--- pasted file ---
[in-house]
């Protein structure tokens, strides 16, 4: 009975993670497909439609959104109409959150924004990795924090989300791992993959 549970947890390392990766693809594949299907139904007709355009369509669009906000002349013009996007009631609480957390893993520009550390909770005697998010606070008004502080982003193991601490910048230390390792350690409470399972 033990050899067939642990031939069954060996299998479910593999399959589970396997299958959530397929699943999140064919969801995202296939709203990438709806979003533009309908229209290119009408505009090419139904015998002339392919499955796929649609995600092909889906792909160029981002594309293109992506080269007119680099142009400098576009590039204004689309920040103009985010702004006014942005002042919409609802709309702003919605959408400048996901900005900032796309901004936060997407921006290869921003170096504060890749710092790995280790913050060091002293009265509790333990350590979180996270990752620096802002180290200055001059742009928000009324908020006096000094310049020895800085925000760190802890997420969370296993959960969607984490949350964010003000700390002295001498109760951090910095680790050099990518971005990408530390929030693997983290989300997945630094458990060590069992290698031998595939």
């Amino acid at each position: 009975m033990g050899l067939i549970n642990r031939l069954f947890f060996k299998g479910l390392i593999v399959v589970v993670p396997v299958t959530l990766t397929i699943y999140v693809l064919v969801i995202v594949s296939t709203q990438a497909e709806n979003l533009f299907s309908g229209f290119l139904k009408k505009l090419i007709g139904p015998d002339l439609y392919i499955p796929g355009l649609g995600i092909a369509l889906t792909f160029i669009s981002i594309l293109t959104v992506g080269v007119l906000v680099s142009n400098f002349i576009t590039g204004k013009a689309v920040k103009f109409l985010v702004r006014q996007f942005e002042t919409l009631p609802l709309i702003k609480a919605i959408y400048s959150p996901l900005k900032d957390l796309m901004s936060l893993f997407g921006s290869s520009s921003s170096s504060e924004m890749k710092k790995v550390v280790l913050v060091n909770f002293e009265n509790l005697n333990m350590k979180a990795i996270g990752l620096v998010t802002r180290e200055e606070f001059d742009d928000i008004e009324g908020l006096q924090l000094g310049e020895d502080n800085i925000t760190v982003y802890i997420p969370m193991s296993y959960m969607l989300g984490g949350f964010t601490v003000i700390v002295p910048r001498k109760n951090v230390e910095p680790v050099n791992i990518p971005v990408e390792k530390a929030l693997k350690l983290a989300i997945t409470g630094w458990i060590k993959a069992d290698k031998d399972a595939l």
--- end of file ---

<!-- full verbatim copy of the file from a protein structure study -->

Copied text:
[in-house]
């Protein structure tokens, strides 16, 4: 009975993670497909439609959104109409959150924004990795924090989300791992993959 549970947890390392990766693809594949299907139904007709355009369509669009906000002349013009996007009631609480957390893993520009550390909770005697998010606070008004502080982003193991601490910048230390390792350690409470399972 033990050899067939642990031939069954060996299998479910593999399959589970396997299958959530397929699943999140064919969801995202296939709203990438709806979003533009309908229209290119009408505009090419139904015998002339392919499955796929649609995600092909889906792909160029981002594309293109992506080269007119680099142009400098576009590039204004689309920040103009985010702004006014942005002042919409609802709309702003919605959408400048996901900005900032796309901004936060997407921006290869921003170096504060890749710092790995280790913050060091002293009265509790333990350590979180996270990752620096802002180290200055001059742009928000009324908020006096000094310049020895800085925000760190802890997420969370296993959960969607984490949350964010003000700390002295001498109760951090910095680790050099990518971005990408530390929030693997983290989300997945630094458990060590069992290698031998595939």
């Amino acid at each position: 009975m033990g050899l067939i549970n642990r031939l069954f947890f060996k299998g479910l390392i593999v399959v589970v993670p396997v299958t959530l990766t397929i699943y999140v693809l064919v969801i995202v594949s296939t709203q990438a497909e709806n979003l533009f299907s309908g229209f290119l139904k009408k505009l090419i007709g139904p015998d002339l439609y392919i499955p796929g355009l649609g995600i092909a369509l889906t792909f160029i669009s981002i594309l293109t959104v992506g080269v007119l906000v680099s142009n400098f002349i576009t590039g204004k013009a689309v920040k103009f109409l985010v702004r006014q996007f942005e002042t919409l009631p609802l709309i702003k609480a919605i959408y400048s959150p996901l900005k900032d957390l796309m901004s936060l893993f997407g921006s290869s520009s921003s170096s504060e924004m890749k710092k790995v550390v280790l913050v060091n909770f002293e009265n509790l005697n333990m350590k979180a990795i996270g990752l620096v998010t802002r180290e200055e606070f001059d742009d928000i008004e009324g908020l006096q924090l000094g310049e020895d502080n800085i925000t760190v982003y802890i997420p969370m193991s296993y959960m969607l989300g984490g949350f964010t601490v003000i700390v002295p910048r001498k109760n951090v230390e910095p680790v050099n791992i990518p971005v990408e390792k530390a929030l693997k350690l983290a989300i997945t409470g630094w458990i060590k993959a069992d290698k031998d399972a595939l």